Living in the Now

 

Ever find yourself (or a friend) struggling with unresolved questions? I recently came across this intriguing quote:

“I beg you, have patience with everything unresolved in your heart and try to love the questions themselves as if they were locked rooms or books written in a very foreign language. Don’t search for the answers, which could not be given you now, because you would not be able to live them, and the point is, to live everything. Live the questions now. Perhaps then, someday far in the future, you will gradually, without ever noticing it, live your way into the answer…” – Rainer Marie Rilke

So now I’m thinking about what he proposes. The way I see it, he is saying to embrace the questions, they contain the answers. Give them time to incubate the answers… eventually the answers may in fact reveal themselves. That requires living in the Now.

Hmm… definitely going to meditate on this…

When the Emotional Tsunami Hits

The Japanese man clings to the rooftop of his home, adrift ten miles out to sea. The tsunami has swept his house and his wife away, and that bit of roof is what is keeping him alive. Miraculously, after two days tossed about by waves, he is rescued.

I have never had to overcome anything physically and materially as challenging as Hiromitsu Shinkawa faced. But I have had some very heavy blows in life. We’ve been talking about “how to deal” when life blindsides you and you are nearly destroyed by an emotional disaster. After the first key – Don’t Panic – the second key is this: Find the Rock.

God as a concept can seem overwhelming. It is difficult to think of Him in “manageable” terms – in a way our brains and hearts can understand. When someone tells you to “trust God” or “turn to God” in hard times – how do you know what he (God) is thinking? Do you cry out to him in desperation (as we have all done) saying, “Please God, please God, help me?”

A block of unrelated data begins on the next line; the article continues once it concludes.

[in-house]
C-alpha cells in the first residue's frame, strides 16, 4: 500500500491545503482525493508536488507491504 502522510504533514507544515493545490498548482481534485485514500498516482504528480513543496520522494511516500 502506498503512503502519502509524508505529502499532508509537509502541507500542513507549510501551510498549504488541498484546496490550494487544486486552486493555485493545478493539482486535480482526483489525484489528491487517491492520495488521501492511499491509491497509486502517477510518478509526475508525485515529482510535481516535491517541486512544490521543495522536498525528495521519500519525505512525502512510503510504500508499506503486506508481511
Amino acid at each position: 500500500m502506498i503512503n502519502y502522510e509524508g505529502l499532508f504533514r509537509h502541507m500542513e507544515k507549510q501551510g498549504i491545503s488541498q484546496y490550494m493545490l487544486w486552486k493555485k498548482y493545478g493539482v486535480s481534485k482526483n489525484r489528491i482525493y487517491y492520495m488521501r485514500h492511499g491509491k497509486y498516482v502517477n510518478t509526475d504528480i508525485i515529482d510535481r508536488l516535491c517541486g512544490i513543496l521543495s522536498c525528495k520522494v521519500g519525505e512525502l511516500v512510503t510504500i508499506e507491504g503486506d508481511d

And then what? Do you hear a reply? When your emotions are in turmoil, does he seem inaccessible? God’s Word, though, is always beautifully and easily accessible.

When life blindsides me, I cling as tenaciously to the words God speaks to us as Hiromitsu clung to that rooftop. Those words are my Rock, my stability. I read them, pray them, repeat them… and feel my spirit regain its strength.

Index cards have been a great tool for me. I carry them with me for easy access. When anxiety or fear starts to creep back in, I can pull out the verses, read them, resist the negative emotion and move on with my day.

Below are some samples… I highly recommend you make your own set of cards. Hold tight to the truths found in the Bible. They will keep you from drowning.

imagine the possibilities

Sometimes I have a hard time believing that God made us in His image… When I look around at all the small-mindedness and suffering humans  swim around in, I wonder – are we just a bad copy of a copy of a copy, a Multiplicity gone wrong to the tenth degree?

Then my imagination pulls the emergency brake on that train of thought…

Because I imagine people being so much better than they currently are. I  imagine change and growth, and stingy hearts growing three sizes bigger… I imagine injustices being set right, and funds released to help the poverty-stricken. I imagine forgiveness flowing in impossible situations.

I imagine all those things because I have smelled them and felt them and watched them happen.  I know they will happen again.

And when I imagine change, and see change, and help make change happen – I know I am not the only one doing it…